The set, lights, and orchestra coexisted in the same space, and no one element stood out too much or took up too much space. The onstage orchestra did not overpower the actors, but still filled the auditorium with bright sound.  The main set piece was a back piece with moveable doors, which would open and close as spellers were eliminated. This movement was both smooth and speedy, allowing the exits to be dramatic but not sluggish. Finally, the lights were crisp and natural.

 

An impressive aspect of this show was the ability of the actors to both synchronize group numbers and allow their characters to vividly shine. Every actor was perfectly in tune with their character, and it was evident in their mannerisms, expressions, and tone. The choreography also aided in this, as seen in "Magic Foot," where almost all the movements were below the waist, or in "Pandemonium," where the actors frantically ran around the stage. Leaf Coneybear (Allegra Levone) was particularly dedicated, easily floating around the stage when she was standing and fidgeting while she was sitting to exhibit her character's easily distracted nature.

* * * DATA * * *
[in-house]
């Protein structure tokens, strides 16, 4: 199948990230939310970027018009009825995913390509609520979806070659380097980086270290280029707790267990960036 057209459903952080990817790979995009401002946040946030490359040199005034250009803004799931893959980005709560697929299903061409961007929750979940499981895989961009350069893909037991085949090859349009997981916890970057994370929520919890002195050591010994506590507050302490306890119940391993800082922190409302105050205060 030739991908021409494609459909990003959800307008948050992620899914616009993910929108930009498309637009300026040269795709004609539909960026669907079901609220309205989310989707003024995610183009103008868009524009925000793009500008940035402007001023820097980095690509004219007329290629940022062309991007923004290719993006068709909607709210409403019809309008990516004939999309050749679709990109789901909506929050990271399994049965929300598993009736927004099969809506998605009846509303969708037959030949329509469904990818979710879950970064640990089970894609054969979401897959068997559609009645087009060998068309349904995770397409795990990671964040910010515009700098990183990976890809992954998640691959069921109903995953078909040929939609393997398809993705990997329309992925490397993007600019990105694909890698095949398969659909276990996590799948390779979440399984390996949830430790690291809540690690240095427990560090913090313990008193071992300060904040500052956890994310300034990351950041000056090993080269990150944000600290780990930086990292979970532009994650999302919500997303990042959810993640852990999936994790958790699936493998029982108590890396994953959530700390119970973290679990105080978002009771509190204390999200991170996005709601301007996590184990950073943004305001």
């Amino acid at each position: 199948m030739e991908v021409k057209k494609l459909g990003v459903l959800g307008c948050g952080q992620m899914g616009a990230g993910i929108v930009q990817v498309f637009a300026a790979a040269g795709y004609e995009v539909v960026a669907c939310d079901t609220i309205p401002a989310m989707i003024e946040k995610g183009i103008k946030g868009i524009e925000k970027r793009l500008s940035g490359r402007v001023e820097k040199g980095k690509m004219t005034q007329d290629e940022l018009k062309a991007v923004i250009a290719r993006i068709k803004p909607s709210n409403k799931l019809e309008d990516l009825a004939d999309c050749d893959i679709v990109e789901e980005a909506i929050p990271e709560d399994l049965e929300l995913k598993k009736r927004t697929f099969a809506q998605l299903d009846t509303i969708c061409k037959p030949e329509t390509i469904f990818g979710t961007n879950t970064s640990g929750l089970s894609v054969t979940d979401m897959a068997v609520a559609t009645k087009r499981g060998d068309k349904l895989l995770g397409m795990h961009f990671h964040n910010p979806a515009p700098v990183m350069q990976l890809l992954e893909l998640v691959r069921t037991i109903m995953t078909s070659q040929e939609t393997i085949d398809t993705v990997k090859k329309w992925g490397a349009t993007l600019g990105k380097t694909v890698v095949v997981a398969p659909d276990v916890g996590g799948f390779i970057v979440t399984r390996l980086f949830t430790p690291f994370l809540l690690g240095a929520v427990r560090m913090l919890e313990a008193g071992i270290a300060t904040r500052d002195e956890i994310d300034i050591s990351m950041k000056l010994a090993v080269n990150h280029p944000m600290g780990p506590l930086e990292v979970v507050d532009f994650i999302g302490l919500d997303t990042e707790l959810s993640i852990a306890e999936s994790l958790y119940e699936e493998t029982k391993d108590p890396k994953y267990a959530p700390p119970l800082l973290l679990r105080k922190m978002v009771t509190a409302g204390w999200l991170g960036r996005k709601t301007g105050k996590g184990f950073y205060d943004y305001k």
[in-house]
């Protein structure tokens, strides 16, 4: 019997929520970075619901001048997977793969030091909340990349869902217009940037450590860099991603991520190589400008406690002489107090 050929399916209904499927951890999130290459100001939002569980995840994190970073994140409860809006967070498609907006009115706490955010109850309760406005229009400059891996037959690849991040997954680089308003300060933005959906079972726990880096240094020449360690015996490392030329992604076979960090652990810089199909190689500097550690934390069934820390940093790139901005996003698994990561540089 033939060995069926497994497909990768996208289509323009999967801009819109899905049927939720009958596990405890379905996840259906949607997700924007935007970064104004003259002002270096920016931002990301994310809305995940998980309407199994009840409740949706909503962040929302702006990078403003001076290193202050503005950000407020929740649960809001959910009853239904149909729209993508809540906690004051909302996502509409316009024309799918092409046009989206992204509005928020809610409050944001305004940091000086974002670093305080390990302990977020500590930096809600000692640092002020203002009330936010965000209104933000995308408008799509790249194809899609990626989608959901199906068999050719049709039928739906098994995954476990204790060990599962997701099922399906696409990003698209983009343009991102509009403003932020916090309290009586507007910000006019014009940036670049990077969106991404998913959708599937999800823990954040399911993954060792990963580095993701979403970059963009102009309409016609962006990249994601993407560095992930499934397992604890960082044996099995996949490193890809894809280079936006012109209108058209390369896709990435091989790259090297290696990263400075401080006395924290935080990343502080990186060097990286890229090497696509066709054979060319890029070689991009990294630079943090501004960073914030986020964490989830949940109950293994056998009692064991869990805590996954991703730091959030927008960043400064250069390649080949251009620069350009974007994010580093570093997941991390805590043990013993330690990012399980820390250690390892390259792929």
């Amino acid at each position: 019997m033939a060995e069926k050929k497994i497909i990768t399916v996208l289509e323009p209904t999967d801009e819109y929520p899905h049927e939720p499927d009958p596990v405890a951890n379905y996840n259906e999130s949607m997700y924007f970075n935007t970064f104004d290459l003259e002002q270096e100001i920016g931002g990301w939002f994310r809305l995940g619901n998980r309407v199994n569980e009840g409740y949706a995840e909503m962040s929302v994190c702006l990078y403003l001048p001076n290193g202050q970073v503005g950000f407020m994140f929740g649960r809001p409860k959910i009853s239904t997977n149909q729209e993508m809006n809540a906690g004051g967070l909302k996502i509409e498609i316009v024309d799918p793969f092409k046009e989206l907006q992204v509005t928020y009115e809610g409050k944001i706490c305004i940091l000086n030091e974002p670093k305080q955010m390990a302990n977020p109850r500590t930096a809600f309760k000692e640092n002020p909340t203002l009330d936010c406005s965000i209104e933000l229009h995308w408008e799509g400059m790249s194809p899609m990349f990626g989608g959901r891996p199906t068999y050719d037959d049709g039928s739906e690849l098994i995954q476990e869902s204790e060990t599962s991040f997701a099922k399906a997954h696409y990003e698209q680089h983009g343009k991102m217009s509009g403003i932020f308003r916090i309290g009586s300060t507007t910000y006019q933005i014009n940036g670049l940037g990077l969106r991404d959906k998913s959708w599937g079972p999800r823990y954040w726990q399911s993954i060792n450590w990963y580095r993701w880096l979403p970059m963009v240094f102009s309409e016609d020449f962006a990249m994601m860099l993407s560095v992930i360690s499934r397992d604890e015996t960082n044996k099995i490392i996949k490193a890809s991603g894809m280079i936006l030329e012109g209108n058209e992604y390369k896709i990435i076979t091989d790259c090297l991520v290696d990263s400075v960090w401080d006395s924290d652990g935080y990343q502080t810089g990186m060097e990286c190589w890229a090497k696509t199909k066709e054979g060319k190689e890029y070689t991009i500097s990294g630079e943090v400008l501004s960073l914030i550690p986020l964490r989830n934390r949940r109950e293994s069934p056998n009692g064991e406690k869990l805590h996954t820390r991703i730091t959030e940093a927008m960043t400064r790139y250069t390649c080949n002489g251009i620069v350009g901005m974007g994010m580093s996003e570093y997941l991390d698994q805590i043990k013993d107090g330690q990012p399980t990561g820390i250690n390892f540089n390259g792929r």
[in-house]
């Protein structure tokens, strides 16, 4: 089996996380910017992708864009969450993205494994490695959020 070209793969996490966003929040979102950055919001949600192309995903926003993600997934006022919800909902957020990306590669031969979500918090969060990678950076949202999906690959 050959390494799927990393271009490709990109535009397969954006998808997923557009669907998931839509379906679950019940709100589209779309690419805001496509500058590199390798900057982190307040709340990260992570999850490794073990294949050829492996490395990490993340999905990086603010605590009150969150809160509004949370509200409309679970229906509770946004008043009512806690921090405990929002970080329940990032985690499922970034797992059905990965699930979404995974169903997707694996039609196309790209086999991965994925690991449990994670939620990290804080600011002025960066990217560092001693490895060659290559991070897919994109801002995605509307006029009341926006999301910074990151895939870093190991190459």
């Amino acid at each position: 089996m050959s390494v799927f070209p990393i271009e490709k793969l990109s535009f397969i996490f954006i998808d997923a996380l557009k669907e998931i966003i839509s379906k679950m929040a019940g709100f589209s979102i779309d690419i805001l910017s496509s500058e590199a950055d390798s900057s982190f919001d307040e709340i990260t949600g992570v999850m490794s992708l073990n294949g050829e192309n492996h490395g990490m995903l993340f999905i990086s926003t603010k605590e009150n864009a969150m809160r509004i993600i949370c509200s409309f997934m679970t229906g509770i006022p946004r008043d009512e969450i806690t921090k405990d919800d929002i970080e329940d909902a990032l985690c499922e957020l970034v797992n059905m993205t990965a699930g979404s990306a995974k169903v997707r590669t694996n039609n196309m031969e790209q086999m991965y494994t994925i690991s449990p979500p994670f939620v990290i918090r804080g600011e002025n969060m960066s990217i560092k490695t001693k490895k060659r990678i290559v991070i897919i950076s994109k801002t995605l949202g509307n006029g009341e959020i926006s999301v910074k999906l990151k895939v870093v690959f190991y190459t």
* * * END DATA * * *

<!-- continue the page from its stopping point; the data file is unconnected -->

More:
Einstein's 25th Annual Putnam County Spelling Bee was clean and professional.  It doesn't need to be spelled out that this was a fantastic show!